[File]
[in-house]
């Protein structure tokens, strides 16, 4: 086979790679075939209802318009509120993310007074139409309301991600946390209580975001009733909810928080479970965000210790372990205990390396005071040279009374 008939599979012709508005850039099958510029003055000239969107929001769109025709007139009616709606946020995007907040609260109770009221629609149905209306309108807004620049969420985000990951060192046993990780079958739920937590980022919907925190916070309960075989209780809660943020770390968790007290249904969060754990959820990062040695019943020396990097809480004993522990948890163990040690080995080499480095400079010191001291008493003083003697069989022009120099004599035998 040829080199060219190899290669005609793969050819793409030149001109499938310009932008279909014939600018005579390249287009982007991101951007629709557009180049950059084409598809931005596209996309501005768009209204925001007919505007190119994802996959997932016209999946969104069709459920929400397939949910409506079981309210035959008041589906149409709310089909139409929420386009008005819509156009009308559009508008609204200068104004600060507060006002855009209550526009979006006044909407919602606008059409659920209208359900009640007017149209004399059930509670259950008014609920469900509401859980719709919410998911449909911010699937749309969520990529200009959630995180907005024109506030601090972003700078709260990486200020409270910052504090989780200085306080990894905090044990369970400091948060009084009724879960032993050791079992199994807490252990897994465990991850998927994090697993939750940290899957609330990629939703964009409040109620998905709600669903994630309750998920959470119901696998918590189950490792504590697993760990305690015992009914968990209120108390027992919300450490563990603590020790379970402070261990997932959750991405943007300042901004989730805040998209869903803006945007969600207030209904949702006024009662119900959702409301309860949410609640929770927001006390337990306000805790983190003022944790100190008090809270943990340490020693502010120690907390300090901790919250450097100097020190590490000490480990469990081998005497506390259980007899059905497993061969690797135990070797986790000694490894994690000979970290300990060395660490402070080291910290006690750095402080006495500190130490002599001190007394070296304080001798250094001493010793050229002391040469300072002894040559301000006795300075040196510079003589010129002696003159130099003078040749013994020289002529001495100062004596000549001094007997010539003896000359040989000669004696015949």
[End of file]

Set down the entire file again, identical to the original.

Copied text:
[in-house]
């Protein structure tokens, strides 16, 4: 086979790679075939209802318009509120993310007074139409309301991600946390209580975001009733909810928080479970965000210790372990205990390396005071040279009374 008939599979012709508005850039099958510029003055000239969107929001769109025709007139009616709606946020995007907040609260109770009221629609149905209306309108807004620049969420985000990951060192046993990780079958739920937590980022919907925190916070309960075989209780809660943020770390968790007290249904969060754990959820990062040695019943020396990097809480004993522990948890163990040690080995080499480095400079010191001291008493003083003697069989022009120099004599035998 040829080199060219190899290669005609793969050819793409030149001109499938310009932008279909014939600018005579390249287009982007991101951007629709557009180049950059084409598809931005596209996309501005768009209204925001007919505007190119994802996959997932016209999946969104069709459920929400397939949910409506079981309210035959008041589906149409709310089909139409929420386009008005819509156009009308559009508008609204200068104004600060507060006002855009209550526009979006006044909407919602606008059409659920209208359900009640007017149209004399059930509670259950008014609920469900509401859980719709919410998911449909911010699937749309969520990529200009959630995180907005024109506030601090972003700078709260990486200020409270910052504090989780200085306080990894905090044990369970400091948060009084009724879960032993050791079992199994807490252990897994465990991850998927994090697993939750940290899957609330990629939703964009409040109620998905709600669903994630309750998920959470119901696998918590189950490792504590697993760990305690015992009914968990209120108390027992919300450490563990603590020790379970402070261990997932959750991405943007300042901004989730805040998209869903803006945007969600207030209904949702006024009662119900959702409301309860949410609640929770927001006390337990306000805790983190003022944790100190008090809270943990340490020693502010120690907390300090901790919250450097100097020190590490000490480990469990081998005497506390259980007899059905497993061969690797135990070797986790000694490894994690000979970290300990060395660490402070080291910290006690750095402080006495500190130490002599001190007394070296304080001798250094001493010793050229002391040469300072002894040559301000006795300075040196510079003589010129002696003159130099003078040749013994020289002529001495100062004596000549001094007997010539003896000359040989000669004696015949």